I was hoping to earn my son’s respect by playing Sea of Thieves, but was hopelessly out of my depth
My poop deck is on fire. I am taking on water below decks and some guy is screaming he is going to kill me. I am panicking, randomly picking up wooden planks, cannon balls, accordions and coconuts, trying to stave off inevitable death in the middle of a thunderstorm. All of this to get closer to my 17-year-old son.
Where once my boy Charlie used to cuddle me during the scary bits in Toy Story, now he watches violent anime on his phone instead. He has swapped our 2010s Call of Duty split-screen co-op adventures for fragging friends on Overwatch. Instead of sharing real life with me, he has spent the last three years in the virtual pirate world of Sea of Thieves.
What do online pirates offer that I don’t? Grog? Shanties? Pillaging? I can’t pillage at my age. Not with my knees.
Right now my son’s hands are temporarily separated from the controller by a video game ban: where 90s Dominik leapt on to Right to Reply, Points of View and Newsnight to say that video games were a good influence on kids, dad Dominik stops his son playing if his grades drop below 80%. So I take the opportunity to play the game myself. There is an 8.47gb upgrade before I can play, one of my modern-day gaming hates. If games keep upgrading and expanding like this, then at some point they will trigger the heat death of the universe. I am also treated to the now-commonplace interminable loading screen: I appreciate we are mourning Sir Clive Sinclair, but making games take as long to load as they did from a cassette in 1981 is a tribute too far.
At least it uses the Unreal Engine, eh? You know where you are with the Unreal Engine, because it seems that every single game in the world uses it. I opened a tin of beans the other day that used the Unreal Engine. I’m sure it’s responsible for Squid Game.
We’re mourning Sir Clive Sinclair, but making games take as long to load as they did from a cassette in 1981 is a tribute too far.
A lifetime later, a burst of music and seagull sound effects herald the beginning of some actual play. During the tutorial, a ghost Pirate Lord makes me eat a banana. As first pirate actions go, this is a little underwhelming.
I am offered a standalone adventure called A Pirate’s Life, which is a misleading title because you begin as a fully formed adult pirate. That’s not a life. I want the pirate birth, pirate school, pirate university. I want to experience that moment two eyepatches collide for that first sweet pirate kiss. But the actual adventure is exactly the same repetitive push/pull/jump stuff I played in the original Tomb Raider. I grimly realise that if I wanted a real challenge, I would have to play… online.
My first mission involved sailing to an island to fight some skeletons, dig up some treasure and take it to Reaper Island. Except I didn’t, because a bunch of other players in a brigantine destroyed my solo swashbuckling self in seconds. I re-spawned and they were still there. And they killed me again. I re-re-spawned. And they killed me again. Yes. It’s your classic online gaming version of Sartre’s Huis Clos, with online gaming confirming his famous proclamation that hell was other people.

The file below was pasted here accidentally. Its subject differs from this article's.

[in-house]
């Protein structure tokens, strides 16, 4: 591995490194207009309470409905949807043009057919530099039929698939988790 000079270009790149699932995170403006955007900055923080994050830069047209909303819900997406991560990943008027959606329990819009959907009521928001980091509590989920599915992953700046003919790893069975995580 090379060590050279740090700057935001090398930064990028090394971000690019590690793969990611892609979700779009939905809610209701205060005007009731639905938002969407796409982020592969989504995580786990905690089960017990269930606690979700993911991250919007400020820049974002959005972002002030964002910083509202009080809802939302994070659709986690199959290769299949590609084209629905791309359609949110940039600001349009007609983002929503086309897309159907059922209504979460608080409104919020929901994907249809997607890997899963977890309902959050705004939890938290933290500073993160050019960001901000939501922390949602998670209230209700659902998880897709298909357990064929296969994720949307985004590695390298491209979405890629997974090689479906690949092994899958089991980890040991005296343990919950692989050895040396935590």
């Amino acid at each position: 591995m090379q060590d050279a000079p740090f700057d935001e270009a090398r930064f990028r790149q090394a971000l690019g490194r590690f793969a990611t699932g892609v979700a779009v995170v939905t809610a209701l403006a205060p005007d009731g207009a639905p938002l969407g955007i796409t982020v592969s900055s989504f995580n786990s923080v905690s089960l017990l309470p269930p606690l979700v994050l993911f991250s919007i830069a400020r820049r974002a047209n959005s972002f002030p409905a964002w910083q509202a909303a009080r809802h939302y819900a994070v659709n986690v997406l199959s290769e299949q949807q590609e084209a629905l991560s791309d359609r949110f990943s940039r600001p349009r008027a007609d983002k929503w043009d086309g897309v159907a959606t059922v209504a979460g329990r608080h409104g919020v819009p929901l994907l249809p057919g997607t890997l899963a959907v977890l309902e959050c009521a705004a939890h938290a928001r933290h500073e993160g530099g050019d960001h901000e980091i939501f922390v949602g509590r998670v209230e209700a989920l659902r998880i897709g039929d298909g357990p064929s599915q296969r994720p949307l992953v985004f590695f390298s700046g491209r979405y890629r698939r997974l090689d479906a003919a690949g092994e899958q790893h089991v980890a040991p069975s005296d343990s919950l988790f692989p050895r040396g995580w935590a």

“Charlie, do these guys get any extra gold or experience for this?” I asked my son, having lifted his ban so he can backseat game for me.
“None whatsoever,” he replies.
“So why do it?”
“It’s like teabagging you in CoD, Dad.”
One time, I encountered another player in the afterlife portal that you tediously and pointlessly visit before re-spawning. He stood in front of me, fished out his bucket and made a scooping movement.
“What’s this guy doing, son?” I asked.
“He is scooping up your tears, Dad,” he smirked. I yanked the lead from the back of the Xbox. “Nice work, Dad. Bringing out the old Fifa Special Trick Moves again?”
I kept searching for something rewarding but the more I played, the more I realised it has hidden shallows rather than hidden depths. Most of it involves slowly sailing across the sea, with no fast travel option, because it strives to be realistic. OK. Maybe this WAS what a pirate’s life was like. Bursts of uncontrollable violent excitement in between lengthy periods of boring sailing.
Eventually I turn to my son and say, “Sorry. This game is rubbish.”
“Oh, I know Dad. It’s pretty bad.”
I am slightly confused. “So why do you keep playing it?”
“Because I have a ship with my friends. We have a laugh and do sea shanties and stuff.”
And then I realise. Sea of Thieves isn’t about pirates, or thrilling action, it’s about engaging with other humans. And I realise that this was what we had just done: father and teenager, sharing stuff once again. I felt mildly euphoric.
“Son,” I say, eyes moist, “do you want to form a crew on a new ship?”
“Sorry, Dad,” he said. “I’m off to KFC to meet my mates.”
And there he left me, on the deserted island of dadhood.